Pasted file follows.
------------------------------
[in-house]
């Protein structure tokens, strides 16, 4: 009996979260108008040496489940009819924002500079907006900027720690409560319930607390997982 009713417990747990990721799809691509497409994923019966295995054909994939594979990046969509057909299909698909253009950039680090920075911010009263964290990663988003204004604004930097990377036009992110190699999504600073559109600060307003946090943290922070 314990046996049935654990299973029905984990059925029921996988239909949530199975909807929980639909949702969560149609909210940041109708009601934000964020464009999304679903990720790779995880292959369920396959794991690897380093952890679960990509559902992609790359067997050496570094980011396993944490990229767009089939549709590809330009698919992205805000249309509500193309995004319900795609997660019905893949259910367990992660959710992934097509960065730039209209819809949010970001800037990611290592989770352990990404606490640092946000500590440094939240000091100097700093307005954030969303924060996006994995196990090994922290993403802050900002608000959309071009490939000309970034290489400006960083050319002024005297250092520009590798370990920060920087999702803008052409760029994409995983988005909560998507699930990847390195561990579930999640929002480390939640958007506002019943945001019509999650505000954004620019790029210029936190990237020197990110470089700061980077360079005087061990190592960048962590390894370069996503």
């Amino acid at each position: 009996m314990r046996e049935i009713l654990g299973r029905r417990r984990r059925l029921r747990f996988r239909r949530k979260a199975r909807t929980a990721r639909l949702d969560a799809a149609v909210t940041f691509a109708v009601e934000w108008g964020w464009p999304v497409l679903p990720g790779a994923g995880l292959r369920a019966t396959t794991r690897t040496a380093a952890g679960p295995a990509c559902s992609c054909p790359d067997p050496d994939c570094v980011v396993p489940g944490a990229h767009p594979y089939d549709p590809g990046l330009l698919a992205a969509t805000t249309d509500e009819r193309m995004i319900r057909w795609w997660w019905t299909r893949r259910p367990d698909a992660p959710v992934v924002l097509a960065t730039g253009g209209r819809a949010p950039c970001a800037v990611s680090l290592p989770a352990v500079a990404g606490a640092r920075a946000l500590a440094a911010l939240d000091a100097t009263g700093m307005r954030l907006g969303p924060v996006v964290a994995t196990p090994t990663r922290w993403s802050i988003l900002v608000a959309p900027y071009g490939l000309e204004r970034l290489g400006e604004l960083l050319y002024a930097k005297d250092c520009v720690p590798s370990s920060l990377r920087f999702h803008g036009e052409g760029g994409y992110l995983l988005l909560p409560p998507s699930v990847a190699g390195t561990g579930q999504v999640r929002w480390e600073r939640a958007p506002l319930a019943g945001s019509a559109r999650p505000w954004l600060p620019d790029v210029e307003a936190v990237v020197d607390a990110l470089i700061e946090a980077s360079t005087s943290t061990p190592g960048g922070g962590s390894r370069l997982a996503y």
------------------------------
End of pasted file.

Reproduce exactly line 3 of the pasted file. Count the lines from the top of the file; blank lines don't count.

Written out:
């Amino acid at each position: 009996m314990r046996e049935i009713l654990g299973r029905r417990r984990r059925l029921r747990f996988r239909r949530k979260a199975r909807t929980a990721r639909l949702d969560a799809a149609v909210t940041f691509a109708v009601e934000w108008g964020w464009p999304v497409l679903p990720g790779a994923g995880l292959r369920a019966t396959t794991r690897t040496a380093a952890g679960p295995a990509c559902s992609c054909p790359d067997p050496d994939c570094v980011v396993p489940g944490a990229h767009p594979y089939d549709p590809g990046l330009l698919a992205a969509t805000t249309d509500e009819r193309m995004i319900r057909w795609w997660w019905t299909r893949r259910p367990d698909a992660p959710v992934v924002l097509a960065t730039g253009g209209r819809a949010p950039c970001a800037v990611s680090l290592p989770a352990v500079a990404g606490a640092r920075a946000l500590a440094a911010l939240d000091a100097t009263g700093m307005r954030l907006g969303p924060v996006v964290a994995t196990p090994t990663r922290w993403s802050i988003l900002v608000a959309p900027y071009g490939l000309e204004r970034l290489g400006e604004l960083l050319y002024a930097k005297d250092c520009v720690p590798s370990s920060l990377r920087f999702h803008g036009e052409g760029g994409y992110l995983l988005l909560p409560p998507s699930v990847a190699g390195t561990g579930q999504v999640r929002w480390e600073r939640a958007p506002l319930a019943g945001s019509a559109r999650p505000w954004l600060p620019d790029v210029e307003a936190v990237v020197d607390a990110l470089i700061e946090a980077s360079t005087s943290t061990p190592g960048g922070g962590s390894r370069l997982a996503y």